It is a new dawn for dredging companies in Lagos, Nigeria as only operators with Environmental Impact Assessment (EIA) and Bathymetric/Sand Search Reports would henceforth be issued operational permits. 

 

 

The National Inland Waterways Authority (NIWA) which is the Federal Government parastatal constitutionally saddled with regulatory and monitory functions in the sector, last Thursday, reeled out new operational guidelines in order to check excesses.

 

 

From now on,  “dredge machines must be spaced at a minimum distance of 500m away from each other. The permissible distance of dredge machines from the shoreline must not be less than 500m. A single dredge machine will only be allowed per stockpiling site. Environmental Impact Assessment (EIA) and Bathymetric/Sand Search Reports are vital prerequisites for dredging permits.”

 

 

The Chinese dredge system, the Authority said would phased out two years from now. At the moment, the system would accommodated only if it  comprises of one master dredge machine, three transporters and one booster pump device. HSE (Health, Safety and Environment) standards would also be given top priority and enforced.

 

 

Engr. Mu'azu Sambo, NIWA Lagos Area Manager

Engr. Mu’azu Sambo, NIWA Lagos Area Manager

Top on the reasons for which dredge operations had been banned in Lagos was environmental degradation. NIWA, moving in as the regulatory agency provided these new guidelines to check the obvious lapses. The Authority’s Area Manager, Lagos State, Engr. Mu’azu Sambo said it is the responsibility of  operators to protect the environment , the shoreline inclusive. He disclosed that the abuse  stemmed from an  influx of illegal dredge operators in Lagos.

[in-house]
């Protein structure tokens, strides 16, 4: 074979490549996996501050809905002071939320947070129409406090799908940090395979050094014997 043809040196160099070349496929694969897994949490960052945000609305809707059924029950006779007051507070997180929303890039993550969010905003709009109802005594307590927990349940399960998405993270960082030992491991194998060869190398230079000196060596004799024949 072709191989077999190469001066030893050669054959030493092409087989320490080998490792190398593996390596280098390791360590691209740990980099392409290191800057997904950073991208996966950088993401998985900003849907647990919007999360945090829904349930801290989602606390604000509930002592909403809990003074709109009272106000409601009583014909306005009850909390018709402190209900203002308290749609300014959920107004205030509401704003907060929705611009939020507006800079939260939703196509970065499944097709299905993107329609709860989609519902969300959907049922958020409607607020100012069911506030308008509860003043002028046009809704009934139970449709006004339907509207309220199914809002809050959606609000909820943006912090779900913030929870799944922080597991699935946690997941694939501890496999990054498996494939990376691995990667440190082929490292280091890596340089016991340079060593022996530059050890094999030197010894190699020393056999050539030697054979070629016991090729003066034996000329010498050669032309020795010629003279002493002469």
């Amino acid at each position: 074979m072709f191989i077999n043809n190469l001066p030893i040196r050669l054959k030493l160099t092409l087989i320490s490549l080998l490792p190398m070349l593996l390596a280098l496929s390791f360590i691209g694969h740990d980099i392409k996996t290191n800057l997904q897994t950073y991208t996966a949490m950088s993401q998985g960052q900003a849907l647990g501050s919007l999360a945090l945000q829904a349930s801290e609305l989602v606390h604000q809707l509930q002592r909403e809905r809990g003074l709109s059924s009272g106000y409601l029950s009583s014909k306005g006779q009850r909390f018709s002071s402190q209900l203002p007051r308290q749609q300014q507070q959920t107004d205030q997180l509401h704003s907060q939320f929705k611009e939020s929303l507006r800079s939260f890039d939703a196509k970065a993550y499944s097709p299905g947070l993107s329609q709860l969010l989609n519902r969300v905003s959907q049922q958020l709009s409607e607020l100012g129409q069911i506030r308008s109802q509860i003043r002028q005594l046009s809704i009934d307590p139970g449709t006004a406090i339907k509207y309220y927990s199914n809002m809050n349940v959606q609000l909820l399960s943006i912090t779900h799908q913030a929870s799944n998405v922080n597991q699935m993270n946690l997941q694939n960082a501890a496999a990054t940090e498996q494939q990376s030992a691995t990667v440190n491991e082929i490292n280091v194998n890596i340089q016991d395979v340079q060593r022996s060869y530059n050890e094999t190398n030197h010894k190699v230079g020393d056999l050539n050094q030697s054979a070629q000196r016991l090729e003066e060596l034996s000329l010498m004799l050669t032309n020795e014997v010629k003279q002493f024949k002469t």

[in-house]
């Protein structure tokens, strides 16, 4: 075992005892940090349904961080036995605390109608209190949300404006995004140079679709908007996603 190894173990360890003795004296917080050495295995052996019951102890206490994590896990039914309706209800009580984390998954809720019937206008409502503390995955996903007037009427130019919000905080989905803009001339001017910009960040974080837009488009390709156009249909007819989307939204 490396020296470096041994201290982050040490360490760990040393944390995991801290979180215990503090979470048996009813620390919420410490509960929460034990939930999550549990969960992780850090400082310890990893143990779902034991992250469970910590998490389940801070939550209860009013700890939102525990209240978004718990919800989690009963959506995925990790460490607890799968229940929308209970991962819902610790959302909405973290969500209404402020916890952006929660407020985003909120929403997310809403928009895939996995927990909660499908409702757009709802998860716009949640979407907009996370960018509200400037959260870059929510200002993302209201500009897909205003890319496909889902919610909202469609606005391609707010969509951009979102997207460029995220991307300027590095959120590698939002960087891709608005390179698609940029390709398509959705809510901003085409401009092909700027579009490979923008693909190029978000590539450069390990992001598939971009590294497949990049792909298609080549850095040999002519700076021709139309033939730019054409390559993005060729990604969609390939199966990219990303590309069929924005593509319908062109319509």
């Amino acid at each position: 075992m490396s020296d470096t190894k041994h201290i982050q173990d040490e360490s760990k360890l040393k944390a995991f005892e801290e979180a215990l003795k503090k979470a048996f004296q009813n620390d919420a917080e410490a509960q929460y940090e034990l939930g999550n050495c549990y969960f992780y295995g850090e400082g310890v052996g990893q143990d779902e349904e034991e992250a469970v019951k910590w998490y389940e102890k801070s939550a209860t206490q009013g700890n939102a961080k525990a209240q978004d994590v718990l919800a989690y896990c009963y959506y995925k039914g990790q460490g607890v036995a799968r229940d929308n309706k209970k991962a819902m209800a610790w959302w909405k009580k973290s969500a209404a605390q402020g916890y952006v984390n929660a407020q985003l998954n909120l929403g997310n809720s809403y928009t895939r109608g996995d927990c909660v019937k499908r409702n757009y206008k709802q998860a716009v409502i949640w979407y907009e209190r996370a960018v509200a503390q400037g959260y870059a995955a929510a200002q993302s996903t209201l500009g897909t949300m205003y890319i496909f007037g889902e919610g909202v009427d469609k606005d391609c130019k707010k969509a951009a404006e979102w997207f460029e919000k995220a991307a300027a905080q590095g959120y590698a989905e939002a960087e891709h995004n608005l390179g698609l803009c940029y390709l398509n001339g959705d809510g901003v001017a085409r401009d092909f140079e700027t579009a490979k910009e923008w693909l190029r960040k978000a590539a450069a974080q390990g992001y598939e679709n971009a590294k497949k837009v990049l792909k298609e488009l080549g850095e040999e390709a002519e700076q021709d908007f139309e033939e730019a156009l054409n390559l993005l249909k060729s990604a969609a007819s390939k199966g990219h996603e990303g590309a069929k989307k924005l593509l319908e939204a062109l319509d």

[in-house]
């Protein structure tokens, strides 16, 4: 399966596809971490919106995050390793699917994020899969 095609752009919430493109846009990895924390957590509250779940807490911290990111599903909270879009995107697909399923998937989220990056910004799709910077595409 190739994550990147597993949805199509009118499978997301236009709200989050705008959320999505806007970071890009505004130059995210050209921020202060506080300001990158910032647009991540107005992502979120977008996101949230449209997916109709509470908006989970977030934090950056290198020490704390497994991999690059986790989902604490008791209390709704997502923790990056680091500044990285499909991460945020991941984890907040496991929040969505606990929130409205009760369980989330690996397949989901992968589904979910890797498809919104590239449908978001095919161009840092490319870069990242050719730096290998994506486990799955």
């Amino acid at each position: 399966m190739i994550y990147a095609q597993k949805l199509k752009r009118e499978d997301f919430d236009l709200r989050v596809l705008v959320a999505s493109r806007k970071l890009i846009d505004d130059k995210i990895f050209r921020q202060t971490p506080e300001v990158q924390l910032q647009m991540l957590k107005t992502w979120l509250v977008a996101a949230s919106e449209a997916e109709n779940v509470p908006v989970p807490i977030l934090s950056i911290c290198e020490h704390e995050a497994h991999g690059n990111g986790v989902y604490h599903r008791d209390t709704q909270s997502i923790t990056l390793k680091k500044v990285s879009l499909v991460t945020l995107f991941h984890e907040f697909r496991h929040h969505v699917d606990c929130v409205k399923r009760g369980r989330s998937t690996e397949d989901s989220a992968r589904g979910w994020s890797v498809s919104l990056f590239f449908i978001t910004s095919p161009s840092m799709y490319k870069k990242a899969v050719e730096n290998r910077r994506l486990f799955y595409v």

For example, on the stretch of Badore-Ajah road, NIWA in December 2015, uncovered 24 dredging sites located, in many cases, less than 500 metres apart from each other. The Authority seeking to sanitise the sector and to enforce best practice issued a directive demanding that companies obtained operational licenses by March 24, 2016 or get penalized. Three months after the deadline, only six companies had complied. 18 defaulters on the stretch of one road!  In a show of force, they were all shut down a fortnight ago.

 

 

The Olumegbon of Ajah, Chief Fatai Lawal Olumegbon during the meeting  urged NIWA to live up to its promise to regulate and monitor compliance in the sector.  He added that illegal operators had caused so much environmental hazard and  accidents which have claimed lives and property.

 

 

Mr. Ayo Abiodun, the Managing Director, Odun Environmental Ltd,  said the Nigerian dredging terrain is challenged because the EIA is yet to be wholly implemented. He however commended NIWA for being proactive in identifying the environment as a critical aspect of dredging. Abiodun emphasised the need to uphold best practice by ensuring that operators to get an EIA done before any dredge activity takes place as  is done all over the world.

 

 

His words; “A lot of companies involved in dredging seem to complain about the financial cost of following due process that is, doing EIA which would prevent some of these feasible issues. This should not be allowed. If these things are identified, it actually reduces the overall cost that could arise in future.”

 

 

Abiodun urged NIWA to also focus on educating operators on the importance of the EIA and the impact of dredging activities on the environment.

 

 

On his part, Mr. Istafanus Malgwi, the General Manager, NIWA Zone ‘B’,  also present at the meeting described the Authority’s  intervention as timely and a show of its absolute control over the use of waterways nationwide.He also disclosed that the same intervention will be replicated in other states of the federation.

 

 

As the Lagos Area office also gears up for another showdown in the Sangotedo and Badagry areas of the state where a number of dredging activities are allegedly done without the requisite approvals, it is evident that it is really no longer be business as usual.

 

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